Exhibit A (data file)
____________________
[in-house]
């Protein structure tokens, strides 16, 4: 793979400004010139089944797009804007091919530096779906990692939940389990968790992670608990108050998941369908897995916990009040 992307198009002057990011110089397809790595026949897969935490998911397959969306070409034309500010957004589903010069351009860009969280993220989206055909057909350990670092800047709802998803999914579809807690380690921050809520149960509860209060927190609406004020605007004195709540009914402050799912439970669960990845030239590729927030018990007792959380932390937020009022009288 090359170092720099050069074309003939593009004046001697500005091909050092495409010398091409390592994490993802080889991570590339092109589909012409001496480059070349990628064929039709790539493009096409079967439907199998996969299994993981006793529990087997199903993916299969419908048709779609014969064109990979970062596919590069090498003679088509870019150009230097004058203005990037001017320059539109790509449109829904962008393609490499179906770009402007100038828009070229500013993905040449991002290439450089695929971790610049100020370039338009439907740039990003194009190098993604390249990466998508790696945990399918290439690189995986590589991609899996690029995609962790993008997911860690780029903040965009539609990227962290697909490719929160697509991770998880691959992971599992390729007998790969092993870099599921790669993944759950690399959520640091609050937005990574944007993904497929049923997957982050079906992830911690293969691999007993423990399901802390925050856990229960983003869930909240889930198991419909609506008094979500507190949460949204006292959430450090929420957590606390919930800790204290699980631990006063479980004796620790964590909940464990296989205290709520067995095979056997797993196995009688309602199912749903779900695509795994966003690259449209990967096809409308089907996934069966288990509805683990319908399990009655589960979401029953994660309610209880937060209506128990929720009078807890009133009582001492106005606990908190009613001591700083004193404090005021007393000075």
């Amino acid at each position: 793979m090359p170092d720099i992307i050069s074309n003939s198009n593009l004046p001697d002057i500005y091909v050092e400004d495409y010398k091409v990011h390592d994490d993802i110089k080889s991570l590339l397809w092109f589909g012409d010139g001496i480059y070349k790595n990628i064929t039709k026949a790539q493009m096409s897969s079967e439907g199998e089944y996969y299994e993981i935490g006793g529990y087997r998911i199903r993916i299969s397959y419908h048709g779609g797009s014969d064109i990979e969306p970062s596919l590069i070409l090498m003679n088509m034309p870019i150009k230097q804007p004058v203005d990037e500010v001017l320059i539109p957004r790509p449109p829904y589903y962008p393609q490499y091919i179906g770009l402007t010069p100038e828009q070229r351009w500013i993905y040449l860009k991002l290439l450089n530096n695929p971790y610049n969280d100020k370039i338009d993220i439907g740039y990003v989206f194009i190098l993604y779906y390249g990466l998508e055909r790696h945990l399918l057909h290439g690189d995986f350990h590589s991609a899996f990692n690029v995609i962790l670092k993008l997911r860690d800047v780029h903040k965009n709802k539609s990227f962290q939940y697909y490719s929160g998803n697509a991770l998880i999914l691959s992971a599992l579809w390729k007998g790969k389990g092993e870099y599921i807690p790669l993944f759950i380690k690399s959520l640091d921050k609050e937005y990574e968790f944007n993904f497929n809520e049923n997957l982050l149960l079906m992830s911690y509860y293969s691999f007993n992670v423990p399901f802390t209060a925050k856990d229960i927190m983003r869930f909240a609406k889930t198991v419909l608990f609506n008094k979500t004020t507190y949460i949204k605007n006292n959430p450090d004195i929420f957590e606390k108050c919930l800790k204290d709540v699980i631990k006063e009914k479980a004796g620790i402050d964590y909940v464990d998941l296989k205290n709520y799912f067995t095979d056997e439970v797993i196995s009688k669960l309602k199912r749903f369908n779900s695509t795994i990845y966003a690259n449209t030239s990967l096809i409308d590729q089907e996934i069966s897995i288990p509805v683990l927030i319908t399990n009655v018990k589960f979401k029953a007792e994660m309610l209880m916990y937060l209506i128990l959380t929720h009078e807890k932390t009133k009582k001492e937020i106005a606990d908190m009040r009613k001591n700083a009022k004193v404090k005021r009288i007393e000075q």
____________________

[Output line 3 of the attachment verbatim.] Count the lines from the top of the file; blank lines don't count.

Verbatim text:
């Amino acid at each position: 793979m090359p170092d720099i992307i050069s074309n003939s198009n593009l004046p001697d002057i500005y091909v050092e400004d495409y010398k091409v990011h390592d994490d993802i110089k080889s991570l590339l397809w092109f589909g012409d010139g001496i480059y070349k790595n990628i064929t039709k026949a790539q493009m096409s897969s079967e439907g199998e089944y996969y299994e993981i935490g006793g529990y087997r998911i199903r993916i299969s397959y419908h048709g779609g797009s014969d064109i990979e969306p970062s596919l590069i070409l090498m003679n088509m034309p870019i150009k230097q804007p004058v203005d990037e500010v001017l320059i539109p957004r790509p449109p829904y589903y962008p393609q490499y091919i179906g770009l402007t010069p100038e828009q070229r351009w500013i993905y040449l860009k991002l290439l450089n530096n695929p971790y610049n969280d100020k370039i338009d993220i439907g740039y990003v989206f194009i190098l993604y779906y390249g990466l998508e055909r790696h945990l399918l057909h290439g690189d995986f350990h590589s991609a899996f990692n690029v995609i962790l670092k993008l997911r860690d800047v780029h903040k965009n709802k539609s990227f962290q939940y697909y490719s929160g998803n697509a991770l998880i999914l691959s992971a599992l579809w390729k007998g790969k389990g092993e870099y599921i807690p790669l993944f759950i380690k690399s959520l640091d921050k609050e937005y990574e968790f944007n993904f497929n809520e049923n997957l982050l149960l079906m992830s911690y509860y293969s691999f007993n992670v423990p399901f802390t209060a925050k856990d229960i927190m983003r869930f909240a609406k889930t198991v419909l608990f609506n008094k979500t004020t507190y949460i949204k605007n006292n959430p450090d004195i929420f957590e606390k108050c919930l800790k204290d709540v699980i631990k006063e009914k479980a004796g620790i402050d964590y909940v464990d998941l296989k205290n709520y799912f067995t095979d056997e439970v797993i196995s009688k669960l309602k199912r749903f369908n779900s695509t795994i990845y966003a690259n449209t030239s990967l096809i409308d590729q089907e996934i069966s897995i288990p509805v683990l927030i319908t399990n009655v018990k589960f979401k029953a007792e994660m309610l209880m916990y937060l209506i128990l959380t929720h009078e807890k932390t009133k009582k001492e937020i106005a606990d908190m009040r009613k001591n700083a009022k004193v404090k005021r009288i007393e000075q």